India has majority of its poverty-stricken population involved in the agriculture. A sector deeply affected by climatic changes, overpopulation and inflation. Indian agriculture has been in struggle since the 1990s. Where stagnant or no productivity has culminated to famines, poverty and loss of life. Genetically improvised crops, use of machinery instead of manual labour, artificial rains, monitoring of weather conditions over apps and preparing accordingly can boost production. The key challenge of technology diffusion can be solved with adequate agricultural extension services through mobile phones. Farmers can be made aware of the market rates and relevant information through schemes like Kisan Call Centers and also help their supplies reach areas of high demands.

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There are two more areas where efforts can swiftly deliver long-term reforms in ending poverty: financial inclusion and education. As, previously discussed Prime Minister’s efforts to push bank accounts through Jan Dhan Yogna are a good start but to make it effective the gap for mobile banking yet needs to be bridged. To quote an example, Bangladesh’s bKash is one of the fastest growing financial services company in a span of four years, processing roughly 2 million transactions per day with a total value of nearly $1 billion each month. The lesson can be derived from this is that yes, mobile banking can profitably serve the poor even in the rural areas just like brick-and-mortar banks do for the wealthy.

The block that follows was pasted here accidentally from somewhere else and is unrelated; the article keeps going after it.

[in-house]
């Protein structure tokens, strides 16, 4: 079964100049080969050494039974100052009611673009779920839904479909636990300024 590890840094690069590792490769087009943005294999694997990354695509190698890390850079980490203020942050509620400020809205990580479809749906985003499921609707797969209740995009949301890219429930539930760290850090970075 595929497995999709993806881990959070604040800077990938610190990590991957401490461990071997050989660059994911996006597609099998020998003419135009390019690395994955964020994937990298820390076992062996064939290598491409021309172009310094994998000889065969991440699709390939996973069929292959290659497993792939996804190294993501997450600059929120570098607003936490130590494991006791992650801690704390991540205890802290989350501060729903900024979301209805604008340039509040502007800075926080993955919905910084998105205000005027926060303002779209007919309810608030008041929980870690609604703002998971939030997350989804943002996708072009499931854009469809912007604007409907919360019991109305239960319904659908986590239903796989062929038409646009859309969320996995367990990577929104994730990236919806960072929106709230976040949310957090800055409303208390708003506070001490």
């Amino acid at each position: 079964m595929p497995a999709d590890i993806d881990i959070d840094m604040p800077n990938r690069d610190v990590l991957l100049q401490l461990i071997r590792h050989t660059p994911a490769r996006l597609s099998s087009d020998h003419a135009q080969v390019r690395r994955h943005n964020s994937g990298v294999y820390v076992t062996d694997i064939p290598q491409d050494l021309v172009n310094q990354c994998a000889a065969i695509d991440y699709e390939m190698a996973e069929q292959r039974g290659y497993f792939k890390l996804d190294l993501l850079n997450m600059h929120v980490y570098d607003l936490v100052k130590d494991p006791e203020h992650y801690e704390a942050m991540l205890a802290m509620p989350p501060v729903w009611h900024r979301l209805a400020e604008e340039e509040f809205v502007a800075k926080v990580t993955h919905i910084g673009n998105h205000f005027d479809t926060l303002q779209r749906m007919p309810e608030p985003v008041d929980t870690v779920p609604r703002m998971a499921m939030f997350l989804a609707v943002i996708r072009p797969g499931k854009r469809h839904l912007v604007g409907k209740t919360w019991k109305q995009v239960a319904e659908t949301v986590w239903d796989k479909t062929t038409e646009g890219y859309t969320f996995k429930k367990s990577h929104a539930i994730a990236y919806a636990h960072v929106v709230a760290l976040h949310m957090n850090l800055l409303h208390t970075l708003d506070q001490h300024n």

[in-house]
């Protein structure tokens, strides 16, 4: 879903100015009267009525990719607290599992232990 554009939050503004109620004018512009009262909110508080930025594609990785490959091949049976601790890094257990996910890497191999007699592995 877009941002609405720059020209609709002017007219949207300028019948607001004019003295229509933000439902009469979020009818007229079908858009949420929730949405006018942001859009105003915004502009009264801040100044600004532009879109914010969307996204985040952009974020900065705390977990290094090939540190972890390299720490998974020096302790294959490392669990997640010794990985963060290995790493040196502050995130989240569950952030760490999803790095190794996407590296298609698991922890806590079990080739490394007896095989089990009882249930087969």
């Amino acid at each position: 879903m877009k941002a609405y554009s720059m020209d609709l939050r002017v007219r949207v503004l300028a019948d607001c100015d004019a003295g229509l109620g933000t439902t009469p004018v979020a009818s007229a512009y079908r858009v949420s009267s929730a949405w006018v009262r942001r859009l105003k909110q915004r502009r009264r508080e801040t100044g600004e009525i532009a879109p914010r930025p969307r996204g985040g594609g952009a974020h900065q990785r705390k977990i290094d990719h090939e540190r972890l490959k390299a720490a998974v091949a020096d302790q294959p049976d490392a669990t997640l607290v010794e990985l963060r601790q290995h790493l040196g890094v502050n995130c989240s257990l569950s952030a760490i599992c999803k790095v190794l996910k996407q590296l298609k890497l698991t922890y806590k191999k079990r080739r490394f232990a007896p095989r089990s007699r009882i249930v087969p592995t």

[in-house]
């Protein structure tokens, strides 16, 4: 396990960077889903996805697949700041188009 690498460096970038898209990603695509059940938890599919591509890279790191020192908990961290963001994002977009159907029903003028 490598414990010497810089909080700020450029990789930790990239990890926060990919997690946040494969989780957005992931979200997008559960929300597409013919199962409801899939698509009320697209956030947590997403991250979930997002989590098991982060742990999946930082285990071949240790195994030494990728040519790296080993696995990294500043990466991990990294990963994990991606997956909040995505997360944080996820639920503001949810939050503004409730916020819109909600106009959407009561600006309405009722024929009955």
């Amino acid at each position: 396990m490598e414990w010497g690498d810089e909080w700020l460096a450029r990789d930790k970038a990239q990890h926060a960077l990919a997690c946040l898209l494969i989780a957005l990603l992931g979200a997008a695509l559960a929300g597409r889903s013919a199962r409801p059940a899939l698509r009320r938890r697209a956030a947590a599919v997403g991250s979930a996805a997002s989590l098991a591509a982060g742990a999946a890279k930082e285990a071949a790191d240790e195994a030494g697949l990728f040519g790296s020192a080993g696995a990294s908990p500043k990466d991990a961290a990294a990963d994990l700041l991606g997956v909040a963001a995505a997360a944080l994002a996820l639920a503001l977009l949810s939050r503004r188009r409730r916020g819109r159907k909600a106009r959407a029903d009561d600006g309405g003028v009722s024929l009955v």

Lastly, the education sector could bolster all other sectors. With the knowledge to understand and implement reforms, not just apt profitability can be achieved but it will also kindle ideas and innovations. With the introduction of electricity, good transport facilities and internet anyone can take advantage of e-learning portals like SWAYAM. The disadvantage of non-reach ability at places can be curbed by e-learning. We all have seen this ad from SAMSUNG where a girl is trained in their institute and goes on to develop her own village. This isn’t fictitious. This is how proper education and training can help destroy the root causes of poverty like illiteracy and unemployment.

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Definitely, government is taking measures in combating poverty but more stress needs to be laid on proper implementation of these schemes. These development interventions need to be accompanied by behavioral changes in society, which at present is reluctant to adapt. The question is who will take these technologies to the poor. Demonetization could be a success if this was kept in mind. Young Entrepreneurs need to be promoted by the government to take up this task of introduction and implementations of innovations. MyGov portal to boost smart city concepts, campaigning, hearing to innovative minds and providing them opportunity is on its way to give shape to an improved statistics of poverty.

“Great advantage for India is that there is no country in the world that has a billion mobiles, a billion bio-metrics, which is spearheading a big change through bank accounts which will actually reduce the cost of transaction so radically that will enable us to uplift about 100 million people above the poverty line” – Words of Amitabh Kant ( IAS Officer nad CEO of NITI AAYOG,2015)